Session Type: ACR Abstract Session
Session Time: 4:30PM-6:00PM
Background/Purpose: Denosumab, a monoclonal antibody against RANKL, is approved for the treatment of glucocorticoid (GC) induced osteoporosis (GiOP). In postmenopausal women with osteoporosis, denosumab discontinuation leads to a transient increase in bone turnover above baseline, peaking at 12 months from the last dose, and a corresponding decline in bone mineral density (BMD). To better understand the effects of denosumab discontinuation in GC-treated patients, we analyzed a subgroup receiving GCs at baseline from a phase 2 study of denosumab in subjects with rheumatoid arthritis (RA), followed for 12 months after denosumab discontinuation, for changes in bone turnover and BMD. (Ann Rheum Dis, vol 8, suppl 2, yr 2019, pg A931)
Methods: This double-blind, placebo-controlled study enrolled subjects with RA who were randomized to receive denosumab 60 mg, denosumab 180 mg, or placebo subcutaneously for 12 months, and followed for progression of structural damage. Subjects were followed for an additional 12 months after denosumab discontinuation. Outcome measures in this subgroup analysis of subjects treated with GCs at study baseline included percent change from baseline in serum C-terminal telopeptide of type I collagen (CTX) and lumbar spine (LS) and total hip (TH) BMD on- and off-treatment. Baseline mean (SD) prednisone equivalent dose (mg/day) was 6.1 (2.4), 5.2 (2.1), and 6.1 (3.2) in the placebo, denosumab 60 mg, and denosumab 180 mg groups, respectively. Data on CTX are reported as median and interquartile range. Percent changes in LS and TH BMD at each time point were assessed based on a repeated-measures model adjusting for treatment, baseline use of steroids, previous use of biologics, and baseline BMD value.
Results: Among 218 subjects in the phase 2 study, 82 (26 placebo, 27 denosumab 60 mg, and 29 denosumab 180 mg) were included in this analysis. After 12 months of denosumab treatment, CTX decreased from baseline in both groups (Figure); in the off-treatment period, CTX returned to baseline by 18 months and was overall similar to placebo at 24 months. BMD increased at the LS and TH at 12 months with denosumab treatment (Figure) and returned to baseline levels after 12 months of discontinuation.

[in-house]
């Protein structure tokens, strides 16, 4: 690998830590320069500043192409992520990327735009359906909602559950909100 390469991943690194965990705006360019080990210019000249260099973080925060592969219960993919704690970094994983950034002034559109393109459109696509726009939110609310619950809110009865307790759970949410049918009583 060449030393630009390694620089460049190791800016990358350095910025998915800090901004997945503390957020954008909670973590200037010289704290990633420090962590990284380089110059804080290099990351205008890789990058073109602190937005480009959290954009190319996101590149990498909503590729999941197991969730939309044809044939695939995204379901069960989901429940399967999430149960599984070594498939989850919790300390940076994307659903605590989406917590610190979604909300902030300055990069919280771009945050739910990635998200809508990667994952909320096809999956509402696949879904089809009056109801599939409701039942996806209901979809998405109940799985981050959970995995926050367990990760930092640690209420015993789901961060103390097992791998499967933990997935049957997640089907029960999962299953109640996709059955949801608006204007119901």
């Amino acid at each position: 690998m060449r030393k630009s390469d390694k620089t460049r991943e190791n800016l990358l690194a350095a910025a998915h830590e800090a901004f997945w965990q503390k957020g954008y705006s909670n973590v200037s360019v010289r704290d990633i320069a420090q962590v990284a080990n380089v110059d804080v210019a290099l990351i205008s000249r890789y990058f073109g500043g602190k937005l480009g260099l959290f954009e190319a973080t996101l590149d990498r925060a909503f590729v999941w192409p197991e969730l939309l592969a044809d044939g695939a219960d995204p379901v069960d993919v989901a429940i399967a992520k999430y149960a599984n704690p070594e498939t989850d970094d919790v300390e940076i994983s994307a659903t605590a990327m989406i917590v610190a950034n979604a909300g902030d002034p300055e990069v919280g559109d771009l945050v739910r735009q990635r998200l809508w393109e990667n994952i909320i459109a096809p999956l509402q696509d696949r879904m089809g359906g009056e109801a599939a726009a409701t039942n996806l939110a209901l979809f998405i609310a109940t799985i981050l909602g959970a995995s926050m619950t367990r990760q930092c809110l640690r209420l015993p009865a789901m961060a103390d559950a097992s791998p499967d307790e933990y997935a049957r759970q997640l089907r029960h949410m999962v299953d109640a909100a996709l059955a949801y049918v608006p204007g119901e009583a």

Conclusion: Like all non-bisphosphonate medications for osteoporosis, denosumab is reversible with discontinuation. In this small subgroup of GC-treated subjects with RA, BMD gains achieved with denosumab were lost upon discontinuation, consistent with observations in postmenopausal women receiving denosumab for osteoporosis. In this analysis of short-term denosumab use in subjects with RA receiving GCs, bone turnover was reduced with denosumab and gradually returned to baseline upon discontinuation, without a clear increase to above-baseline levels in the off-treatment period.
To cite this abstract in AMA style:Saag K, McDermott M, Adachi J, Lems W, Lane N, Geusens P, Butler P, Chen L, Crittenden D, Dore R, Cohen S. Effect of Discontinuation of Denosumab in Subjects with Rheumatoid Arthritis Treated with Glucocorticoids [abstract]. Arthritis Rheumatol. 2019; 71 (suppl 10). https://acrabstracts.org/abstract/effect-of-discontinuation-of-denosumab-in-subjects-with-rheumatoid-arthritis-treated-with-glucocorticoids/. Accessed January 21, 2021.
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ACR Meeting Abstracts - https://acrabstracts.org/abstract/effect-of-discontinuation-of-denosumab-in-subjects-with-rheumatoid-arthritis-treated-with-glucocorticoids/